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Get Ready For Your Second Helping of Aerial Poison

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Dallas has drawn national attention for its decision to blanket itself with pesticide to combat the ongoing outbreak of West Nile. Hence, Rawlings' appearance this morning on CNN with Soledad O'Brien.

"Nice to see you sir," O'Brien said. "Thank you for talking with us. We appreciate it."

Rawlings nods. "Good to have me."

He goes on to tell O'Brien that spraying has been going well. Sure, there were a couple of unexpected rain delays, but last night crews were able to cover a quarter of a million acres.

"Tonight we go back at it we have a fifth plane and by that time we should have everybody done this time tomorrow morning," Rawlings said.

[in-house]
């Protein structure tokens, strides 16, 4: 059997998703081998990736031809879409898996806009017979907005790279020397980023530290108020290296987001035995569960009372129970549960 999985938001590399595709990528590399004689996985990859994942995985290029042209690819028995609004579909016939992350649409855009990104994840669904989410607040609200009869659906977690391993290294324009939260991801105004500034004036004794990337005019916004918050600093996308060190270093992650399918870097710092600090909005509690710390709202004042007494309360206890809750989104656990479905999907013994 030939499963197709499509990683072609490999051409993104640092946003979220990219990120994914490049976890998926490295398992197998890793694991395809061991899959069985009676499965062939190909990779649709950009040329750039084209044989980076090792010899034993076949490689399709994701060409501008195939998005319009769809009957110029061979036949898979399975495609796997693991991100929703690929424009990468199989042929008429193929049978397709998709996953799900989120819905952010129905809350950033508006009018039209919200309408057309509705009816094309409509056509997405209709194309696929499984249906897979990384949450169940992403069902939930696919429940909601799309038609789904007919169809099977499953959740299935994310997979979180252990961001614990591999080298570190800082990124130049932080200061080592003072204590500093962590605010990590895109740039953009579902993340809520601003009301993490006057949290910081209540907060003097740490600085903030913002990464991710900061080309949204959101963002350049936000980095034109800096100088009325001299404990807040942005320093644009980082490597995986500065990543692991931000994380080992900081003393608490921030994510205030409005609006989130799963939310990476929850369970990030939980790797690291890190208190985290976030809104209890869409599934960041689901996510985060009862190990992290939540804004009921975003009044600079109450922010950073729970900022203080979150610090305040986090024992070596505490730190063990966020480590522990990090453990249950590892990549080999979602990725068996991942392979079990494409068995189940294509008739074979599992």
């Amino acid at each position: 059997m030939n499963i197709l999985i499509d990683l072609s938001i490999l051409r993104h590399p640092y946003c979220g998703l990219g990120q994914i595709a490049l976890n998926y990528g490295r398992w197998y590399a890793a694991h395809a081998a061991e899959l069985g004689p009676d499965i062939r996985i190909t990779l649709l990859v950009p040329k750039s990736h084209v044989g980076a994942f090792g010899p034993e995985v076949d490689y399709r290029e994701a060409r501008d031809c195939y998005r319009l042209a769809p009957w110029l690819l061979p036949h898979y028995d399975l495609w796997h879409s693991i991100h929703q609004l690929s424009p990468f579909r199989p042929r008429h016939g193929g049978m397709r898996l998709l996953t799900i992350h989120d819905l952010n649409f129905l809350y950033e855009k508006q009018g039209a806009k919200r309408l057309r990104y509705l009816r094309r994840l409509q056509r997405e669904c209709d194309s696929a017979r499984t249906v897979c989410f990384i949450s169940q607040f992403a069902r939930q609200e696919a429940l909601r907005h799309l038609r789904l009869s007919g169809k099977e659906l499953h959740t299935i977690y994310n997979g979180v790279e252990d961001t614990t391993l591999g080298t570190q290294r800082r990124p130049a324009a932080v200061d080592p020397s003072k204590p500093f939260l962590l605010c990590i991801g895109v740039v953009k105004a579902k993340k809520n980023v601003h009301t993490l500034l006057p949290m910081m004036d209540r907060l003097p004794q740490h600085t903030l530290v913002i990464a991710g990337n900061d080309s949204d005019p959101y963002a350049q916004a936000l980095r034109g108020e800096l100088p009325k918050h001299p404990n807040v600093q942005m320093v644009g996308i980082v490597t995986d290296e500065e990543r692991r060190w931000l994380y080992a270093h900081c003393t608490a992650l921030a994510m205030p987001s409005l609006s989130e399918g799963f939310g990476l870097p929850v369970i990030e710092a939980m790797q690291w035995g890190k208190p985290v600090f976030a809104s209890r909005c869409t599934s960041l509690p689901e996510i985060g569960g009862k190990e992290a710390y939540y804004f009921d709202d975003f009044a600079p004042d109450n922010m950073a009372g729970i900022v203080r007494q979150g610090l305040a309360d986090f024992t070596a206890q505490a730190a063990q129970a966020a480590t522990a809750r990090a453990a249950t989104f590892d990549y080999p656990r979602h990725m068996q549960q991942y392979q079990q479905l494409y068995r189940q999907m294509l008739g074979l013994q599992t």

In a statement sent a few minutes ago, Rawlings said that while the initial spray had some "positive preliminary results," more needs to be done

"We need to expand our assault on the ground and enlist residents to join the fight by draining standing water to cut off mosquito breeding grounds," Rawlings said. "It only takes a little soil, compost or a few leaves, and water that stands stagnant for 1-2 weeks, to breed mosquitoes."

That and dump another coating of poison on all 362,328 acres of Dallas County. The planes fly from 9 p.m. to 1 a.m. in Dallas, earlier in other cities. Officials are not yet sure whether they will spray again on Tuesday night.

There is good news in all of this. Just hours after my East Dallas home had been strafed with Duet, two living, non-mutant mosquitoes landed on my arm in quick succession, more than I had seen for quite some time. And how dangerous can a poison be if it can't even kill a damned mosquito?

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